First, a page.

The shift to 1.5 degrees C should be applauded and celebrated, recognizing the importance of advocacy from island and low-lying nations and their allies in indigenous communities and civil society. However, these numbers represent a range of impacts rather than a threshold. We are seeing devastating effects of climate change now, with our current 0.85 degrees of global warming. There will be more to come, even if we actually achieve the aspirational goal of 1.5 degrees C.

Is the Paris Agreement a success or a failure? It is a huge success for 195 countries to agree that we have to do something significant about climate change, we have to aim for limiting temperature rise to 1.5 degrees, and we have to agree to strengthen our commitment every five years. It’s the best step forward we’ve had so far. To have non-legally binding INDCs that only get us halfway to our goal (if that) and to barely mention climate justice and indigenous rights (only in the preamble) is a huge failure.

Until Paris, policies and programs that were on the forefront of climate change action set goals that at best took us to eliminating most anthropogenic carbon emissions by 2050, which is what we thought we needed to do to limit temperature rise to 2 degrees C. If we are aiming for 1.5 degrees, the pace needs to quicken with a goal of no more anthropogenic carbon emission (except for breathing) by 2025; otherwise, a significant amount of carbon capture and storage will be needed as well.

We have a small boat, a paddle and we are floating in clear water:
we need a fleet sailing across the ocean

How do we get anywhere near limiting global warming to 1.5 degrees? Not by going it alone in a little boat. One of the things I learned from my COP experience came from many off-site actions. I spent one afternoon with indigenous women, talking about how their experience as mothers led them to take action for future generations, how their knowledge of a sense of place led them to live in right relationship with nature, and how their spirituality gives them the strength to do this work.

I watched indigenous peoples from the Americas kayak down the Seine to bring attention to their resistance to REDD (Reducing Emissions from Deforestation and Degradation) and their reliance on Pachamama (a spiritual connection to Mother Earth). I met a range of brilliant and courageous activists such as radical nuns advocating for sustainability, climate justice activists from historically black colleges and universities, and a native Californian who owns a shop five blocks from my house who organizes direct action.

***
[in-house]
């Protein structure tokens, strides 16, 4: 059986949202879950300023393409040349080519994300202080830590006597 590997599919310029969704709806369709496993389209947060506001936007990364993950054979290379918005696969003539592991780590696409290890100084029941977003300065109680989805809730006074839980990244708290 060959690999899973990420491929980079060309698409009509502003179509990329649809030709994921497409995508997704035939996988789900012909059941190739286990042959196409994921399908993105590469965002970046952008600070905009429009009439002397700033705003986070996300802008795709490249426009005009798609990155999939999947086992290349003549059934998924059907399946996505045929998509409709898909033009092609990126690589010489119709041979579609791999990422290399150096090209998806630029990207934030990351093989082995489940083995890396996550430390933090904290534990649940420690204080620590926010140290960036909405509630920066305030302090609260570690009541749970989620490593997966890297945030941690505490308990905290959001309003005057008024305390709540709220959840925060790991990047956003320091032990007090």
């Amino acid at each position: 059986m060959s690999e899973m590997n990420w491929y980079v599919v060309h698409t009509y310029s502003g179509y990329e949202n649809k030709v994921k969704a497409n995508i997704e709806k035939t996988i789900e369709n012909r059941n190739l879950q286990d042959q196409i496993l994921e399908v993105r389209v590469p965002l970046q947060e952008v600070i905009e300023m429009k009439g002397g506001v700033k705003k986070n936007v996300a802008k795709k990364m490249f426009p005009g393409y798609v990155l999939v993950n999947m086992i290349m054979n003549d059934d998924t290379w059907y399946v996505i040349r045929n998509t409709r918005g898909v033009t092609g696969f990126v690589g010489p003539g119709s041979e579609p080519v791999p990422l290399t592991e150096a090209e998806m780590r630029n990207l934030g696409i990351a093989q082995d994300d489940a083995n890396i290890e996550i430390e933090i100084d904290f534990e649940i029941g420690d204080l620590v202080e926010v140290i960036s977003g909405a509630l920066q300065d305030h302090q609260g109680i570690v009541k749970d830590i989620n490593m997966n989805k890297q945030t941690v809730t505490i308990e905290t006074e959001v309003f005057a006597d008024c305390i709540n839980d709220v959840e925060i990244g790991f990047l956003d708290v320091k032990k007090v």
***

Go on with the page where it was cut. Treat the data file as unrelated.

It is going to take all of us to achieve the 1.5 degree goal: those on the frontlines, those in the backrooms, and everywhere in between. We will need to be part of a fleet of sailing ships rather than a single leaky boat.

What are we to do? Acting alone is not feasible nor enough. Individual actions to lower our carbon footprints are admirable and necessary, but only go so far as a way to move our little boats. The changes that need to happen are both personal and institutional. We could be transforming our electric grid to renewable energy, enhancing our public transportation (Metro and long distance), and converting to electric cars. No one can do this acting on their own or by waiting until they are carbon-emission free before urging others to act.

Second, we need to join coalitions that share our concerns—groups of faith, human rights, climate justice, peace. These are interlinked concerns. Let us see how we can be mutually supportive of each other.

 

 

"Acting alone is not feasible nor enough. Individual actions to lower our carbon footprints are admirable and necessary, but only go so far as a way to move our little boats. The changes that need to happen are both personal and institutional." - Shelley Tanenbaum, in Paddle to the Future